Amid all these choices it’s easy to forget the forerunner of the aftermarket decal business, Microscale. I’ve collected a ton of their decals over my years in the hobby. None of today’s manufacturers has come close (yet) to producing as many choices as Microscale (and later Super Scale). Unfortunately, I’ve learned the hard way that their older decals can be fragile. Quite often they'll shatter into a million pieces as they come off the backing paper.

That’s why it’s always a treat to use a really old set of decals and not experience any issues. That was my experience as I finished my Hasegawa 1/72 Ki-51 Sonia a few weeks ago. The kit decals were terribly dry and yellowed, so I dug into my (decal) stash and found sheet 72-5, which might be older than me. (Does anyone know when Microscale started producing decals?)

A day or two after the usual application of Future floor wax on the model and using Microscale’s Sol and Set products, I was pleasantly surprised to find that the decals did not shatter and laid down onto the model quite nicely. They’re not as thin as Microscale’s later releases, but all things considered, they look decent. A bit of Solvaset didn't hurt.

The lesson is, don’t dismiss older decals. They might just work out.

Sunday, April 23, 2017

We visit the 2017 AMPS International Convention

I’ve been going to Armorcon in Danbury, Connecticut for several years now, so I was thrilled when AMPS chose Danbury for their 2017 International Convention. Armorcon is a good show, but this weekend’s convention was a great show.

The contest is the core of every convention, so with just over 600 entries there’s no denying the success of this year’s show. AMPS makes a strong effort to accommodate all modelers’ skill level — Basic, Intermediate, and Advanced categories offer a place for every modeler. Each model is judged individually and scored as objectively as possible. A team of Associate Chief Judges reviews the scores of all the models, looking for consistency and unusual outliers, and when aberrations are found, ask the judges to review their scores. A friend who was involved in the judging told me this was done several times during the two shifts that he worked. Kudos to the organizers and leadership for doing all they can to create a competitive but fair environment. (Read more about the AMPS judging philosophy here.)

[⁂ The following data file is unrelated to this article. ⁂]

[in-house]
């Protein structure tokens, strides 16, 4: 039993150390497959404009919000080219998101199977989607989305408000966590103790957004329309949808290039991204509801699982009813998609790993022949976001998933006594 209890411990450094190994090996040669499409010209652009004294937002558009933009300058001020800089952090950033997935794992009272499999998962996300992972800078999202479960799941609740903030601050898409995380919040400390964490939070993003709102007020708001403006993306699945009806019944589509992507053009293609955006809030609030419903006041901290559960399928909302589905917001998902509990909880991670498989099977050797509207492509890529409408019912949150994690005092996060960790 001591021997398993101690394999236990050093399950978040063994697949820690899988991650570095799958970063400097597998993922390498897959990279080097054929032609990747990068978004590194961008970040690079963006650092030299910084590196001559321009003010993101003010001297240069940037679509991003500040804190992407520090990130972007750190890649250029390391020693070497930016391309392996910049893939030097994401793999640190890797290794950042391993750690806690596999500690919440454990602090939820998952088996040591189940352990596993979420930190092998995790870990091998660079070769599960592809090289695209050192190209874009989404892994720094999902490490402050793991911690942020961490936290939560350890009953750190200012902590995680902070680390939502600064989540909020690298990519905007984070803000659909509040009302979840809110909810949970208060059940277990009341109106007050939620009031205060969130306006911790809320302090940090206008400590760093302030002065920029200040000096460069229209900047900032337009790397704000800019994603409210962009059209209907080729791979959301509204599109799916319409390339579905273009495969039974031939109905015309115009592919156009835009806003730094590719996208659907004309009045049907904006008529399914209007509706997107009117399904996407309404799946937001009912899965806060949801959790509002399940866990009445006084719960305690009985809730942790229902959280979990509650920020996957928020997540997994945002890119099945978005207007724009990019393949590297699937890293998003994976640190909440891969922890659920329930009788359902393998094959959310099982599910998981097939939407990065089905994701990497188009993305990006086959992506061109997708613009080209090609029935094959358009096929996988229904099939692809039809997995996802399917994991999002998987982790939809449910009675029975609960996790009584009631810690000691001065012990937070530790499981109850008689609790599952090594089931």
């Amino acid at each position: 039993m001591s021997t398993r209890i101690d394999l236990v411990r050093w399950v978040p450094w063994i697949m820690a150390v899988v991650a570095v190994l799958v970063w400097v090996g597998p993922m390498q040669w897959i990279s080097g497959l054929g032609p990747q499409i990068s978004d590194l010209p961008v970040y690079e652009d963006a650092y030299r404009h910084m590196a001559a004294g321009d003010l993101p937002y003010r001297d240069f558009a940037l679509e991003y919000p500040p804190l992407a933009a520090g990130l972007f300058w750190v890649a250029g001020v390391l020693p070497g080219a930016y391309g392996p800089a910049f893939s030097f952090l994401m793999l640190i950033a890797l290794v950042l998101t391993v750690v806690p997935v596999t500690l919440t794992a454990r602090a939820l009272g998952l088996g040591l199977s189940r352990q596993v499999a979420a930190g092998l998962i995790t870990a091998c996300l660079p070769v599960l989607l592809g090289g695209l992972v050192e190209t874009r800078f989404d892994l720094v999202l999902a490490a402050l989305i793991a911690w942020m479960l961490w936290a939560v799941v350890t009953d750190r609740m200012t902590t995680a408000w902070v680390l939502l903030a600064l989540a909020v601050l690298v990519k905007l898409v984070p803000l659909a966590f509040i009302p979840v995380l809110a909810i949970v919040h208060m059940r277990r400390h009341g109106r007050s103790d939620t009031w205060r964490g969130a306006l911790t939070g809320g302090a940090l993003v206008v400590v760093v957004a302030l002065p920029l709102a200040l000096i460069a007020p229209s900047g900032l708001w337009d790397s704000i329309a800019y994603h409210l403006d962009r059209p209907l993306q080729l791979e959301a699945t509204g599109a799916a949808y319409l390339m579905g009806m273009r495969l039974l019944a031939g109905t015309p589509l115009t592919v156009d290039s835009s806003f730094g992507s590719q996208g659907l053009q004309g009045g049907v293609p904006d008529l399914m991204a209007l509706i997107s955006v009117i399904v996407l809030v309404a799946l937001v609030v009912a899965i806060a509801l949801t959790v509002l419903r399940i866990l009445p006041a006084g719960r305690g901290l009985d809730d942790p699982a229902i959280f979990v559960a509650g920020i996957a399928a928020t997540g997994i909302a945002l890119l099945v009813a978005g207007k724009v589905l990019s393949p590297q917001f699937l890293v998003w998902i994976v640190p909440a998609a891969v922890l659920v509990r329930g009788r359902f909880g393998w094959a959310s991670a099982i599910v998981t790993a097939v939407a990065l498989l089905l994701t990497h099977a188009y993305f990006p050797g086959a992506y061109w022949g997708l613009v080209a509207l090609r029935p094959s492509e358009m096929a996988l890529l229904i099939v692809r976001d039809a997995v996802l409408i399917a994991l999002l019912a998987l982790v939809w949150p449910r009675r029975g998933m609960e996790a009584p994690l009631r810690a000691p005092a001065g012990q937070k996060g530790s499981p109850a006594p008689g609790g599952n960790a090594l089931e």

Armorcon’s strength has always been its vendor room, so it’s no surprise that the International Convention’s vendor room was a compelling attraction. There were a number of vendors selling practically every armor kit currently in production. Other vendors offered a huge assortment of painting and weathering products — Mig Ammo, Vallejo, Wilder, Hataka, you name it, it was there. And there were a handful of vendors selling books and magazines ranging in price from $5 to $500. I don’t think anyone walked out of that room empty-handed. The only weakness might have been the lack of modelers selling models from their private collections; there were only one or two, so true bargains were few and far between.

There were seminars, too, another credit to the convention organizers. It’s unfortunate that contest attendees enjoy seminars only at national or international conventions like this one. I wish clubs that sponsor small, local shows would make the effort to do the same for their customers.

Next year’s convention is in my old neighborhood, Dayton, Ohio. Until then, here are some of the models that stood out for me.

My favorite entry was this Dragon 1/35 Su-100. Perfectly built and finished.

The most interesting model on the tables was this 1/35 jeep and carrier pigeon conversion. Most unusual and fascinating!

There were a number of really well done T-34s.

I've always had an affinity for the M5A1. This example was as well done as any I've seen.

I've also had a long interest in IDF subjects. This Tiran was expertly finished, I suspect with a very effective black base.

At every contest there's always one model of a subject that hadn't been on my radar but, upon seeing it, prompts me to say, "Damn, I gotta build me one of those!" This weekend it was this nicely done Dragon 1/35 Su-76i.

There were many, many more great looking models. Watch the AMPS Facebook page and the forums for more photos.

See you next year!

Tuesday, April 11, 2017

Inspiration: Diego Quijano

I’ve met many excellent modelers in my 30 years in the hobby and seen the work of hundreds online and in print, but there are a handful that have truly inspired me, whose techniques, craftsmanship, or approach to the hobby shaped the modeler I am today. This is another installment in a series of articles to acknowledge their contributions.

One of the best models I’ve ever seen — albeit, never in person — is Diego Quijano's 1/72 Fujimi F/A-18A Hornet. It’s one of the handful of models I’ve seen over the years that’s remained in the front of my mind and serveed as an example of the qualities that I try to incorporate into my own work. The model reflects Diego’s diverse talents, and I can think of few modelers who attain this level of excellence.

You’ve probably seen this F-18; photos of it have circulated in magazine articles, on the web, and on Facebook for many years now. It’s just one of a large number of models that you can see on Diego's web site, and I have no doubt that you’ll be as impressed with his work as I am.

Here’s what inspires me about Diego's modeling.